You don’t need to be a chef to put these connected gadgets to great use in the kitchen
1 of 8Courtesy of Belkin
Little Gadgets, Big Smarts
They won’t cook dinner for you, but adding any of these gadgets to your kitchen will be the next best thing. These items offer a small (and affordable) taste of what connected gadgets can do--both for your cooking skills, and for your peace of mind when you’ve left the kitchen.
2 of 8Courtesy of Belkin
Control almost anything in your kitchen with one simple addition: a smart outlet, like one from Wemo (from $29.99) or TP Links (from $27). Smart outlets work by simply turning on or off power to a device, and allow you to control that power remotely, through the app. You can control the power manually to instantly switch a smart outlet on and off, or set timers for when a device would get power.
A smart outlet in the kitchen could turn on a water kettle in the morning, turn off a slow cooker when time is up, or even just disconnect devices like microwaves while they aren’t being used. The possibilities are endless, and not just in the kitchen — smart outlets frequently work well with other smart devices, like motion sensors and smart speakers.
3 of 8Courtesy of Google
Google Home’s ($129) recipe feature makes it an ideal smart speaker for the kitchen. On top of being able to command timers and run unit conversions for you, Google Home has a vast repository of recipes that it can recite to you as you cook.
Whether you’re selecting recipes from the couch or the grocery store, the easiest way is to use the Google Assistant app to search for a recipe, and a “Send to Google Home” option will appear below the recipe. The app will instruct you to tell your Google Home to “Start recipe” when you’re ready to cook.
Once you get started in the kitchen, Google Home will ask you if you need steps to prepare the ingredients or if you’re ready to jump into cooking. Along the way, if you miss a step or get lost, you can ask a Google Home to repeat or go back a step. Google Home can also continue working as it normally would—playing music, setting timers, etc.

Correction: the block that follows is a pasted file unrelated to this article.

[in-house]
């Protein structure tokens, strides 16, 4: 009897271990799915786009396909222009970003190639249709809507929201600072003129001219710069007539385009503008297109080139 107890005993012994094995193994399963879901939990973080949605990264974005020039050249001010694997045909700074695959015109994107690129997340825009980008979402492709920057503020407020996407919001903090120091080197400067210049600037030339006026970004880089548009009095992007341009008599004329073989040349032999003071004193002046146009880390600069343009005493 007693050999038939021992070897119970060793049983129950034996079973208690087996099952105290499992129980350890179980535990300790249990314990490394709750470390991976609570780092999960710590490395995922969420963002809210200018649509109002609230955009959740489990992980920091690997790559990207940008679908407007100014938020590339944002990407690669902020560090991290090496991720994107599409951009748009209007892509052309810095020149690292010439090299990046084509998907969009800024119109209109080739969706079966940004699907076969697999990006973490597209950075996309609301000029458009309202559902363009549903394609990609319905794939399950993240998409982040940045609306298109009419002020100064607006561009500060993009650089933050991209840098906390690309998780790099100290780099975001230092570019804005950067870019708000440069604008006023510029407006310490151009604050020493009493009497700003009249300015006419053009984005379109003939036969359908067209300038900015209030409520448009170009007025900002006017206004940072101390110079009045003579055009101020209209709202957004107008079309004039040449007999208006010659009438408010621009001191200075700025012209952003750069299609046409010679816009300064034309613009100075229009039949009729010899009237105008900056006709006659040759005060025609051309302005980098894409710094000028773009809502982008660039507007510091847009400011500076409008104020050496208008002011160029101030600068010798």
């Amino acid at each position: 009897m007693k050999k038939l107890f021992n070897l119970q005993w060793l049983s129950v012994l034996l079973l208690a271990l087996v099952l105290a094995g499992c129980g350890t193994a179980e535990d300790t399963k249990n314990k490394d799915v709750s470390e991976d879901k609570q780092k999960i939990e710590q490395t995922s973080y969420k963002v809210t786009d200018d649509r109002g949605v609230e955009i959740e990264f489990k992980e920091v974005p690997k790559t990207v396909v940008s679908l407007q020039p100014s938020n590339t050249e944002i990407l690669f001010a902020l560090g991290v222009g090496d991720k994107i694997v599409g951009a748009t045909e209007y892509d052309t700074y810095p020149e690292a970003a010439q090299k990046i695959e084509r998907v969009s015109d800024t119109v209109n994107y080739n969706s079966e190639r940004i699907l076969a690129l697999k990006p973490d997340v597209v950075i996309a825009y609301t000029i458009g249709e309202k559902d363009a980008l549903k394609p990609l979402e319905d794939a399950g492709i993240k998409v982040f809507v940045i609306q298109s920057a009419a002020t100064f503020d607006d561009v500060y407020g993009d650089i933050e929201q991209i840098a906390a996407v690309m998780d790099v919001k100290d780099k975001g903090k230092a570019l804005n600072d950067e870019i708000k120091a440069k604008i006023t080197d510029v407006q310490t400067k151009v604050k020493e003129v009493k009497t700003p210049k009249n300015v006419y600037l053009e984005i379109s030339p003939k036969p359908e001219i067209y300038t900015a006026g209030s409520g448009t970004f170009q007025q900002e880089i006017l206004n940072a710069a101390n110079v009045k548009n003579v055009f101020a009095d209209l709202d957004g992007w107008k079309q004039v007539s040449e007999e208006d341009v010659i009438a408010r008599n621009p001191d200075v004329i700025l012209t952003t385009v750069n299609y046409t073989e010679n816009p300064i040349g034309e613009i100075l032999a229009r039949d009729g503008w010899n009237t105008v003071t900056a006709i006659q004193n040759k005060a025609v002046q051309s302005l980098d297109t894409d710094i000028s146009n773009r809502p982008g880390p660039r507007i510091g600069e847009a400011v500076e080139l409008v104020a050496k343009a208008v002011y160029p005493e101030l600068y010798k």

You can also achieve the same magic with Google Home’s new little sister, the Google Home Mini ($49). If you already have a Google Home or different smart speaker somewhere else in your home that’s hard to chat with in the kitchen, adding this affordable gadget adds a miniature touch of the same abilities.
4 of 8Courtesy of Amazon
Amazon Echo Show
One of Amazon’s latest smart speaker models, the Echo Show ($229) is another smart cooking companion. The Echo Show is the first Amazon Echo with a screen, allowing you to both listen to a recipe as you would on the Google Home, or watch a video about it to get the visual experience. It’s limited to recipes available on AllRecipes.com, but if you’re a fan of both audio and visual modes while cooking and want to do it hands-free, it’s an ideal choice.
5 of 8Courtesy of ChefSteps
Sous vide, French for “under vacuum,” is the latest trend to try, and we’re fans of ChefSteps’ Joule device ($199). It’s a water circulator that, combined with heavy-duty freezer bags and a pot, can prepare just about anything to perfect tenderness with little effort. It excels at tenderizing meat, making it a great hack to soften tough, inexpensive cuts from the store. The Joule connects with an app to choose the temperature, cook time, and more, and even connects to Amazon Alexa to check with your voice.
6 of 8Courtesy of Drop Scale
Stop getting a dozen measuring cups dirty by using the Drop Scale ($79.95) to get ingredient measurements perfect each time. The scale pairs with an iOS device (sadly no Android compatibility at this time) to reflect the weight on the scale, show recipes, and guide you through cooking. The scale can only use the recipes in the app, but the Drop also works as a regular scale without an in-app recipe.
7 of 8Courtesy of Philips Hue
Where isn’t a smart lightbulb useful? Pair it with a smart speaker to voice-command your lights brighter if you’re having trouble reading a recipe, or to dim the lights when dinner is ready to be served. Lights like the Philips Hue White and Color Ambiance ($50) have IFTTT triggers to blink the lights when your Alexa timer hits zero, in case you’re watching TV while you wait for food to finish cooking--this can really help out family members who are hearing-impaired.
8 of 8Courtesy of Whirlpool
Zera Food Recycler
If food scrap composting usually turns into a smelly affair in your kitchen, grab this in-kitchen recycler by Whirlpool. The Zera Food Recycler is an Indiegogo darling that’s on the pricy side ($1,119) but it can compost expired food into fertilizer in 24 hours, all in a sleek device that is easy on the eyes (and nose.) The Zera quietly chops food waste into tiny pieces to compost, and drops in a composting additive once the container is full. Then, 24 hours later, you’ve got compost ready to be used in your garden.